Simulation

CHARLES A. LIN1, LEI WEN1, DIANE CHAUMONT2 AND

MICHEL BELAND3 1 Department of Atmospheric and Oceanic Sciences, and Global Environmental and Climate Change Centre, McGill University, 805 Sherbrooke Street W.,

Montreal (Quebec), H3A 2K6, Canada, 2Ouranos Consortium sur la climatologie regionale et l'adaptation aux changements climatiques, 550 Sherbrooke Street W., Montreal (Quebec), H3A 1B9, Canada, 3Reseau quebecois de calcul de haute performance, Universite de Montreal, C.P. 6128, succ. Centre-ville, Montreal (Quebec), H3C 3J7, Canada

15.1 INTRODUCTION

The atmosphere, ocean, and land surface are important components of the global hydrological cycle. Interactions in the coupled atmosphere-ocean-land surface system give rise to weather and climate variability. At the regional scale, the exchange of moisture and heat between the land surface and the atmosphere determines the low level atmospheric humidity and temperature fields, which in turn has an impact on regional weather and climate. The land surface is the interface between the atmosphere and the underlying hydrological regime; the latter is characterized by surface runoff, interflow, baseflow, soil moisture, and other hydrological variables. The importance of the land surface scheme (LSS) and its feedback to the atmosphere have long been recognized for regional climate. For example, Entekhabi et al. (1999), in their proposed agenda for land surface hydrology research, note that surface soil moisture is as important as sea surface temperature as boundary conditions for the climate system. In fact, they point out that precipitation extremes in the United States can be more strongly influenced by soil moisture fields than sea surface temperatures.

There have been less studies of the effect of LSSs on regional weather, in particular, precipitation. A reason is the perception that the atmosphere may not have enough time to react to significant surface flux changes, and thus LSSs are not as important for short-range precipitation forecasts. Recent studies show that this is not always the case. Entekhabi et al. (1999) report an improvement in the threat score of 36-h precipitation forecast by a weather prediction model when coupled to a more sophisticated LSS. The improvement is of the same order as a doubling of the resolution of the atmospheric model; a similar result was also obtained by Wen etal. (2000a). The latter evaluated the effects oftwo LSSs coupled to a mesoscale atmospheric model, and showed that the simulated precipitation over a 48-h period does depend on the LSS used. In addition, the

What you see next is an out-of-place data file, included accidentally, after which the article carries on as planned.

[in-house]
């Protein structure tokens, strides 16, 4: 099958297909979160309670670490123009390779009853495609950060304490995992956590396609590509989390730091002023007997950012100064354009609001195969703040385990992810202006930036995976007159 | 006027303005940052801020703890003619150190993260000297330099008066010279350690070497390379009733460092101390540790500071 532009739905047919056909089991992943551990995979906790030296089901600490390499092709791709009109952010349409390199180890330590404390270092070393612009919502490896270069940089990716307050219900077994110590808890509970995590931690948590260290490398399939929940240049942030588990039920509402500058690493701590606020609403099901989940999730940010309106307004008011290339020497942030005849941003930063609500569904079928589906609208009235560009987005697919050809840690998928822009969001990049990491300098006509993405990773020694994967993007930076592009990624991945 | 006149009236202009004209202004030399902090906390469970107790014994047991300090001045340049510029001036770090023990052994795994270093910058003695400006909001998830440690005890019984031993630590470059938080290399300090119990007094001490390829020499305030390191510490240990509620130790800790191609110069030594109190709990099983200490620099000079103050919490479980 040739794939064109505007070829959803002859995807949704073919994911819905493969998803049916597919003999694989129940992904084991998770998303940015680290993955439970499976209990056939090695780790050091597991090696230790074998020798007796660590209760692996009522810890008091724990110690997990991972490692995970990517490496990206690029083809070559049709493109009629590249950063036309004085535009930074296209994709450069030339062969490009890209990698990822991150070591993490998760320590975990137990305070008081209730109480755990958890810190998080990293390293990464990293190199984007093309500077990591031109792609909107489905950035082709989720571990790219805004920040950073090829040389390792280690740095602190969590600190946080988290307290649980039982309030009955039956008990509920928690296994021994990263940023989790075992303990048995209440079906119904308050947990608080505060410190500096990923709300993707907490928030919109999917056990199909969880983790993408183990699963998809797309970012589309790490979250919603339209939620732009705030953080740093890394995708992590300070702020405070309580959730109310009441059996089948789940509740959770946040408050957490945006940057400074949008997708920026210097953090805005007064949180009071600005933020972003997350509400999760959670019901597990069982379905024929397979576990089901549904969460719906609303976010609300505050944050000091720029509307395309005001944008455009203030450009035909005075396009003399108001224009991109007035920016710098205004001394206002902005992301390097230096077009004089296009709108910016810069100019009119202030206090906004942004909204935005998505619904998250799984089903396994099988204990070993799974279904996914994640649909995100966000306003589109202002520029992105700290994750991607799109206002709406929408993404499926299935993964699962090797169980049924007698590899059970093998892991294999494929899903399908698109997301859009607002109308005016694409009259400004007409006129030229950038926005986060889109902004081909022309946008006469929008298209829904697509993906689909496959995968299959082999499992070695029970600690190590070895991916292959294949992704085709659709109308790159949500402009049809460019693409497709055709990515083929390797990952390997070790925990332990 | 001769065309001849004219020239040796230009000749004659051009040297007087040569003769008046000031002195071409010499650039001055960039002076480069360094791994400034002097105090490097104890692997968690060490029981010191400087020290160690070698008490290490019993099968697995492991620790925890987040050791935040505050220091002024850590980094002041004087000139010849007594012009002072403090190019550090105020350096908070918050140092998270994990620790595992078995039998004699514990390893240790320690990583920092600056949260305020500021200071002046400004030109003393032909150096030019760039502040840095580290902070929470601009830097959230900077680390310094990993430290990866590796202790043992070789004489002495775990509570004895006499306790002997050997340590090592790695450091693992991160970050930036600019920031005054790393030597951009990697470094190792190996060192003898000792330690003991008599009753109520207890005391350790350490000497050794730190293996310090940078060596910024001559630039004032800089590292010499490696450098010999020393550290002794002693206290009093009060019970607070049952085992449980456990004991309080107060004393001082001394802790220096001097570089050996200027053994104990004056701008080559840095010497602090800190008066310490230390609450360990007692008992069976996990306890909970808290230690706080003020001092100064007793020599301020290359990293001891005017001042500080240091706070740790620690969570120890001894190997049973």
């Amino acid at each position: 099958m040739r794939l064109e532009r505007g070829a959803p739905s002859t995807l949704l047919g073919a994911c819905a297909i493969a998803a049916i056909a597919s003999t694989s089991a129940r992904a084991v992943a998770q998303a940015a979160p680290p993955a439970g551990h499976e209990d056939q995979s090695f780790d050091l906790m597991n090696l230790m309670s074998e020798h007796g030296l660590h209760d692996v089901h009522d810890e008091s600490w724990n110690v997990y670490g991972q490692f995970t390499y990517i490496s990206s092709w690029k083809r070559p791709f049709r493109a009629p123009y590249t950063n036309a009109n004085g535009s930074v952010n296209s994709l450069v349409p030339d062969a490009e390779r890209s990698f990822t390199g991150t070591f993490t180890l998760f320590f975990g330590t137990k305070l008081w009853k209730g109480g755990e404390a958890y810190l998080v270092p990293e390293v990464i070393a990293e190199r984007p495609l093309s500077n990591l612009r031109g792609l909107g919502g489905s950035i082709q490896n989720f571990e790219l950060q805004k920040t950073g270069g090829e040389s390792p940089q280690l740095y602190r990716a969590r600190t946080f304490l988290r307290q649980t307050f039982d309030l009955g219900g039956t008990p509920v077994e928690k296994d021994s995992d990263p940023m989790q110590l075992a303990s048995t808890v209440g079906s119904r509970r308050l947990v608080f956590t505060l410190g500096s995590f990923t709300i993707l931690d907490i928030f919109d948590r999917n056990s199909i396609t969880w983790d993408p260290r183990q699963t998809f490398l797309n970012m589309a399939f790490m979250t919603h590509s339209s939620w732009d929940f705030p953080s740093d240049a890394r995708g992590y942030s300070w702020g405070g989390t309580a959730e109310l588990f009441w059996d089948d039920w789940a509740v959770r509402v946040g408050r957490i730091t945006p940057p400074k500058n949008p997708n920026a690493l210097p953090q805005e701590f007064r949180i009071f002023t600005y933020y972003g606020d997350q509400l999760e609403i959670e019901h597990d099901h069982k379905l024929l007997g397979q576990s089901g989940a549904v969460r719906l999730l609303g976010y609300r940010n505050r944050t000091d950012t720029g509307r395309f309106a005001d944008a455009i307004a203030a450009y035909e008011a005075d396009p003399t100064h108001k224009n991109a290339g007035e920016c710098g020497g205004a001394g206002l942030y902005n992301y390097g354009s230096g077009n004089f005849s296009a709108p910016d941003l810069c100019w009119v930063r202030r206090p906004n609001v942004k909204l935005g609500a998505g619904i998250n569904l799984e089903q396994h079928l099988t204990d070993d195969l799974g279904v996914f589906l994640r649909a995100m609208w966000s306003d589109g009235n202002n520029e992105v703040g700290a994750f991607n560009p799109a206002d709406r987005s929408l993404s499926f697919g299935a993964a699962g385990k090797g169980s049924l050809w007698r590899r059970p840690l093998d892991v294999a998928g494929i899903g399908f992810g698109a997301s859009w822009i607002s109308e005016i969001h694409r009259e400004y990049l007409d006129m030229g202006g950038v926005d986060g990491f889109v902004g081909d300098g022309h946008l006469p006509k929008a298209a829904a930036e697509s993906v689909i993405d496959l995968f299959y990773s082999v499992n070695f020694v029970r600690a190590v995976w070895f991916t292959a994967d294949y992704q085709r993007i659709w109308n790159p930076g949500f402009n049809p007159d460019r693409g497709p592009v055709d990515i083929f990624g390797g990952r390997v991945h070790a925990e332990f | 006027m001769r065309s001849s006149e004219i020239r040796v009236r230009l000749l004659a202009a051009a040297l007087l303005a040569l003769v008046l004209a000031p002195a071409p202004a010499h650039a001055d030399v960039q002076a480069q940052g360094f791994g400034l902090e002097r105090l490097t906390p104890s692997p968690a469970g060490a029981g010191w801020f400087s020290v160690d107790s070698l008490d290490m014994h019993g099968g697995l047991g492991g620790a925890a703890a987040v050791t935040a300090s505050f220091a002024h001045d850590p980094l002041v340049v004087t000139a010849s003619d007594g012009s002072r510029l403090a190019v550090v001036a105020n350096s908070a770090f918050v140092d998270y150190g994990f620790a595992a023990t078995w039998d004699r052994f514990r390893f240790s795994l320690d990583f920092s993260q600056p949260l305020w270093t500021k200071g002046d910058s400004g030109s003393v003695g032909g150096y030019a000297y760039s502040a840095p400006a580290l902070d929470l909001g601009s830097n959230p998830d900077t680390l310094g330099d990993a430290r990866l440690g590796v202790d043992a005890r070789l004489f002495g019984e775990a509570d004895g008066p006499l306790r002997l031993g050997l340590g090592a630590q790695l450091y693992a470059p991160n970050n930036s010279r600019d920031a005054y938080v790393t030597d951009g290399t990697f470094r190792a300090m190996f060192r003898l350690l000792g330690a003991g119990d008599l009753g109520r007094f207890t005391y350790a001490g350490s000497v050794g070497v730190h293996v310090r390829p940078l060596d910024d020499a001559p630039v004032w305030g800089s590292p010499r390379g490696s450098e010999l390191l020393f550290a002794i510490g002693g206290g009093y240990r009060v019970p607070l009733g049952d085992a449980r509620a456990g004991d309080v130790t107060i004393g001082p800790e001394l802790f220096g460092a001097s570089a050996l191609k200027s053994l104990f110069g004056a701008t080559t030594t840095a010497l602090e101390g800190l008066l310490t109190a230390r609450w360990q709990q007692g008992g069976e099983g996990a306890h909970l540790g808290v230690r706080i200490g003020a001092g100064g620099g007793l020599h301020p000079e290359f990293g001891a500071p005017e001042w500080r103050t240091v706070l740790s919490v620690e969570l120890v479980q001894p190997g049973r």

Climate and Hydrology in Mountain Areas. Edited by C. de Jong, D. Collins and R. Ranzi © 2005 John Wiley & Sons, Ltd partitioning of the simulated sensible and latent heat flux also changes. The sensitivity of simulated short-range precipitation to LSS is important for flood prediction because the single most uncertain variable in this case is the precipitation.

In addition to improving short-range precipitation, a mesoscale atmospheric model coupled to an LSS offers the potential of a longer lead time for flood prediction compared to other means of precipitation forecast. The displacement of rain cells obtained from radars based on Lagrangian advection offer a predictability lead time of up to 3h (Zawadzki etal. 1994); the use of composite radars could extend this up to 6 h (Germann and Zawadzki 2002). The predictability depends on the spatial scale considered. The predictability limit using precipitation from rain gauges is likely to be shorter than with radars because the gauge coverage is usually not sufficient. The representativeness of rain gauge data is a classic problem in hydrological applications. As an alternative, the use of precipitation from mesoscale models could extend the predictability limit to beyond several hours. For example, Wen etal. (2000a) showed that a reasonable 48-h simulation of precipitation is obtained with a mesoscale model coupled to an LSS when compared with observed values from rain gauges. This could potentially provide a longer lead time in flood forecast.

Other studies have examined the coupling of atmospheric and hydrological models. Georgakakos and Hudlow (1984) advocated the use of coupled cloud, soil moisture, and channel routing models for hydrological applications. They also proposed an assimilation procedure for ingesting rainfall and flow data to update the model state. The use of rainfall from such cloud models successfully extended the lead time of rainfall and flow prediction (Georgakakos 1986a, b). Operational applications have also been made (Bae et al. 1995; Georgakakos 2002). Vorosmarty etal. (1993) discuss different aspects of macroscale hydrological models, with an emphasis on linkage to atmospheric models. Some key problems in the coupling of these models are discussed and summarized in Schultz et al. (1995). Benoit etal. (2000) used one-way coupling to drive a hydrological model, with precipitation from a mesoscale atmospheric model. In this way, hydrological basins can be used as macrorain gauges to verify the precipitation from atmospheric models. Pietroniro et al. (2001) examined different levels of coupling, leading to a fully interactive coupled meteorological-hydrological model. Seuffert et al. (2002) used a coupled mesoscale atmospheric model and a land surface hydrological model to study regional weather. The atmospheric models have improved over the years in resolution and physical parameterizations, which will help improve precipitation forecast. This is important because precipitation is the single most uncertain parameter in flash flood prediction.